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Iceland is becoming a popular stopover destination on flights between North America and Europe, with Icelandair offering free stopovers in Iceland en route across the Atlantic. It’s also just a stunning country in general, so even if you’re not flying to Europe it’s well worth a dedicated trip.
If you live in New York the flight time is around 5 hours 45 minutes to Reykjavik (so less than the flight to LA) and if you fly from London it’ll take just 3 hours 15 minutes to get there.
Iceland is known for its magical landscape of volcanoes, hot springs, geysers and lava fields. Since the island is located far north it’s possible to see the Northern Lights here, although the climate isn’t always as ideal for viewing as somewhere like Norway or Finland.
As with any country there’s a lot to see and do but this Iceland 3 day itinerary will allow you to cover the basics, including Reykjavik, the Blue Lagoon and the Golden Circle. I’ll also discuss some practical information, such as the best time to visit and where to stay.
Suggested Itinerary for 3 Days in Iceland
- Day 1: Reykjavik Sightseeing (+ Blue Lagoon if there’s time)
- Day 2: The Golden Circle
- Day 3: Iceland’s South Shore (or Blue Lagoon for a more leisurely itinerary)
Day 1: Sightseeing in Reykjavik – Blue Lagoon, Harpa Concert Hall, Phallological Museum, Hallgrimskirkja
I’d recommend booking a hotel for the entire three days in Reykjavik. The country’s capital is a great base for exploring the rest of the island and the majority of tours depart from the city.
Reykjavik may be small but there are actually lots of things to do since the majority of the country’s population lives here. It’s easy to explore on foot so book a hotel in the center and bring your walking shoes.
On your first day in Reykjavik you’ll want to explore some of the city’s major attractions and best restaurants. The food in Iceland is some of the best I’ve ever eaten, seriously. Every dish is so fresh and well-presented.
Opening hours for the Blue Lagoon are from 9am to 9pm. The Blue Lagoon is located just 15 minutes from Keflavík – Reykjavik airport so if you’re really short on time, it’s best to do it when you’re traveling from or to the airport.
When you visit will really depend on when you’re flying in and out of Reykjavik. If your flight lands early in the morning at Keflavik Airport on Day 1 then you could stop at the Blue Lagoon on your way from the airport to the city center, then do your sightseeing.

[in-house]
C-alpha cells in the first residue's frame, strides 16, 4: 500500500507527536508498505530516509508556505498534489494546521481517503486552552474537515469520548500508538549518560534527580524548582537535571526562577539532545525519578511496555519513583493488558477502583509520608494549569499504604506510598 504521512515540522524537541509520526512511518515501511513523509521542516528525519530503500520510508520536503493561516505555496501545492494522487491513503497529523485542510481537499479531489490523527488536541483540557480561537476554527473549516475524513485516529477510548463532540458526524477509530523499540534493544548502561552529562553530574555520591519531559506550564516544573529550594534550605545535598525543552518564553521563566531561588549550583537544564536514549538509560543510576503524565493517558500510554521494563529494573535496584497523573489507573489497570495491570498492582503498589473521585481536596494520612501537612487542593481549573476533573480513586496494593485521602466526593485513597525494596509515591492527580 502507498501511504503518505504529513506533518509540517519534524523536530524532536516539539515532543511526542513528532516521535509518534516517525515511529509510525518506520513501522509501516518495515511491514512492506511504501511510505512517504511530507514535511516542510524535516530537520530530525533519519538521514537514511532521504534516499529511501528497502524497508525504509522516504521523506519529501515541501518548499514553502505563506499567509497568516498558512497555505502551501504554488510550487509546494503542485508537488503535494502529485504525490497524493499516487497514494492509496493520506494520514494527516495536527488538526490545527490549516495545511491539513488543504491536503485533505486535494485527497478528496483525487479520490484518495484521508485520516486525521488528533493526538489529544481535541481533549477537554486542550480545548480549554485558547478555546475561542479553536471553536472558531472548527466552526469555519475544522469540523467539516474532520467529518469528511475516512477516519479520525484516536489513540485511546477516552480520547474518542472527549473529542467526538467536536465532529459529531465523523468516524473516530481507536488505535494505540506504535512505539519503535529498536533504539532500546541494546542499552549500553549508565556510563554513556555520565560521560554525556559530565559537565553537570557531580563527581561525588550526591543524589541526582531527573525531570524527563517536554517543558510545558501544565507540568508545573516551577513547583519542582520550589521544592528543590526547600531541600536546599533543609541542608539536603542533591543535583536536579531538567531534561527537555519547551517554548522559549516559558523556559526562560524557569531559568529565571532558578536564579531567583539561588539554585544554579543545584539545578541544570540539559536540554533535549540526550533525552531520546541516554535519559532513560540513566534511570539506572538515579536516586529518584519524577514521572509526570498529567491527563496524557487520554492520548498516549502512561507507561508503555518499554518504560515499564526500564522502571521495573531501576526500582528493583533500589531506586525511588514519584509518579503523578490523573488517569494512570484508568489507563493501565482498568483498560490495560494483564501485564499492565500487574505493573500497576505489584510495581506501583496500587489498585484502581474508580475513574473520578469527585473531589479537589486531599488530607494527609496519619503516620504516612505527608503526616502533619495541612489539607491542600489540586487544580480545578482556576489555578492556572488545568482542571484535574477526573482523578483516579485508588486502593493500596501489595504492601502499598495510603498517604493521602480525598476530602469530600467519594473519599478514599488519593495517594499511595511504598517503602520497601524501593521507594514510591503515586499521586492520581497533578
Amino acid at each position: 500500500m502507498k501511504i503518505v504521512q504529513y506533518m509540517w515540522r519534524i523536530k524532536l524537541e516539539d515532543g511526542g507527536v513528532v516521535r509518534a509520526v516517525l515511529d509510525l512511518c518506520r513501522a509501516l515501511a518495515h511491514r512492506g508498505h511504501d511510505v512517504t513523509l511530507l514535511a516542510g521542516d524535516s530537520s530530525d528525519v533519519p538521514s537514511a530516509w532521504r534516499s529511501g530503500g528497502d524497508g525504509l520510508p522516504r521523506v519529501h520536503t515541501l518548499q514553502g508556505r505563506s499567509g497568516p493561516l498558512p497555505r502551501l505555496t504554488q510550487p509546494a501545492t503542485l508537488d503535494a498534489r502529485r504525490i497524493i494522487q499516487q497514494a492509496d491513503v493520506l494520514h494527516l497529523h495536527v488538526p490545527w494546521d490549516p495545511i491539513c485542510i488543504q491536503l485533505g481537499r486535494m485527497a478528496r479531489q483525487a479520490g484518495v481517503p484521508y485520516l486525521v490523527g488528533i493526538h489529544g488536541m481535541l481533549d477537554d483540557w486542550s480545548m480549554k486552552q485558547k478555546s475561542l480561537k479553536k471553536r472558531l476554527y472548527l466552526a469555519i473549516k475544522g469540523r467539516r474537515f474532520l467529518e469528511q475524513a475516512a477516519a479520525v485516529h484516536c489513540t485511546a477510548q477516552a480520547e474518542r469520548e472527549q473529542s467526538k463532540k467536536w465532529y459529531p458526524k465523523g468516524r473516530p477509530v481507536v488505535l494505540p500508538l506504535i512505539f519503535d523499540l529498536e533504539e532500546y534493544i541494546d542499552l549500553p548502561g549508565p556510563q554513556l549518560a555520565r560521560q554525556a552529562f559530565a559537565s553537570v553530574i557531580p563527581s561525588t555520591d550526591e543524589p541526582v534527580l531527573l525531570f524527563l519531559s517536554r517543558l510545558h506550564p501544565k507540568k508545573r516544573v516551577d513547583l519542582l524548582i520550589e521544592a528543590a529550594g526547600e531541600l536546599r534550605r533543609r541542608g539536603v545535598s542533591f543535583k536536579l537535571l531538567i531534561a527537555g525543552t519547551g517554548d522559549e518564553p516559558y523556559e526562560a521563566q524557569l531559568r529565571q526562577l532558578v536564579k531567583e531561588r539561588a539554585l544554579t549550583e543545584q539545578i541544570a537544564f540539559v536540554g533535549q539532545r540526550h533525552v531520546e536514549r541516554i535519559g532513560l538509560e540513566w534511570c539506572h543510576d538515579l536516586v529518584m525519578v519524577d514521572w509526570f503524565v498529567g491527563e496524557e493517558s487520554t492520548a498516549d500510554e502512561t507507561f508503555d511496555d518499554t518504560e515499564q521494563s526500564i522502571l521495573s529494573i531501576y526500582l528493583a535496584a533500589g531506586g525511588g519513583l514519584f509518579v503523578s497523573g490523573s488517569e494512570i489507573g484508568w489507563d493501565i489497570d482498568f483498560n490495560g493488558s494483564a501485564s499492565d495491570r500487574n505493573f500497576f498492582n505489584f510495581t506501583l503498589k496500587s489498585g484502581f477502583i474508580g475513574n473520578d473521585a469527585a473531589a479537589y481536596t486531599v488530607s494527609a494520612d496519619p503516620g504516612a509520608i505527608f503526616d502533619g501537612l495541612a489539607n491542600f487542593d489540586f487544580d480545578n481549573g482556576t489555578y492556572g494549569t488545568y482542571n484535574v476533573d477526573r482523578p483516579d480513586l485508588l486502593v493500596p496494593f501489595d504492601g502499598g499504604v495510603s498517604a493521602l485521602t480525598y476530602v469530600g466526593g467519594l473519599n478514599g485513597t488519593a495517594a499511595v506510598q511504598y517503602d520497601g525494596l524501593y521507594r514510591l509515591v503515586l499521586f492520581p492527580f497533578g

Alternatively, you could forgo the tour to the south of Iceland on your third day and do the Blue Lagoon instead. Doing the Blue Lagoon on your 3rd day would allow for a much more leisurely itinerary and you could spend the whole day here. It’s up to you. If you’re flying out of Keflavik in the afternoon/evening on day 3 then you could do the Blue Lagoon on the way back to the airport.
Before I went to visit the Blue Lagoon I had always assumed it was a natural outdoor hot spring but it’s actually man made, with the geothermal water coming from the nearby geothermal power plant.The geothermal water is enriched with silica, algae, and minerals which have healing, nourishing and rejuvenating properties.Tickets prices vary but they start at around 6990 ISK for an adult ($53) and there’s one free drink included in the price, so you can order a drink in the swim-up bar. If you want to learn more about what it’s like, read my full article on swimming in the Blue Lagoon in winter.
The Blue Lagoon isn’t just a hot spring, it’s a destination, with a luxury hotel, spa and several restaurants on site. If you want to have a spa treatment and lunch then you could decide to make a whole day of it here. If that’s the case then definitely do it on Day 3.
Getting to the Blue Lagoon: You can get to the Blue Lagoon by taxi – the journey takes 20 minutes from Keflavik Airport or 50 minutes from downtown Reykjavik. Alternatively there’s a bus called Destination Blue Lagoon which takes you to the Blue Lagoon from the airport or the city. It can be booked online here.
Grab a coffee at Laundromat Cafe
Once you’re in the city and you’ve checked into your hotel, grab a coffee at Laundromat Cafe, which is a laundromat combined with a bar/restaurant. The concept is fun and quirky, allowing guests to do their laundry while they have something to eat or drink. The vibe is warm and welcoming with books, games, maps and free Wi-Fi to keep you occupied. This place is great for breakfast or lunch.
Snap a photo at Harpa Concert Hall
Next up, walk to Harpa Concert Hall, which is a modern concert hall and conference center with a crystalline glass facade inspired by the Northern Lights and the basalt Iceland landscape. You don’t need to see a concert here to admire its beauty; Harpa Concert Hall is a work of art in its own right. Located on the water with views over the sea, the hall is home to the Iceland Symphony Orchestra and the Icelandic Opera. By day the building glistens in the sun and at night the exterior is illuminated in LED lights.
Visit the Phallological Museum
Yes, there really is a Penis Museum in Reykjavik. Not far from Harpa Concert Hall you’ll find the Reykjavik Phallological Museum, which is a museum dedicated to the penises and penile parts of land and sea animals that can be found in Iceland. It sounds weird (which it is) but where else in the world can you gaze at over 200 penises preserved in formaldehyde? On display you can see penises of walruses, seals, polar bears and even the penis of a 95-year-old man.
Icelandic Punk Museum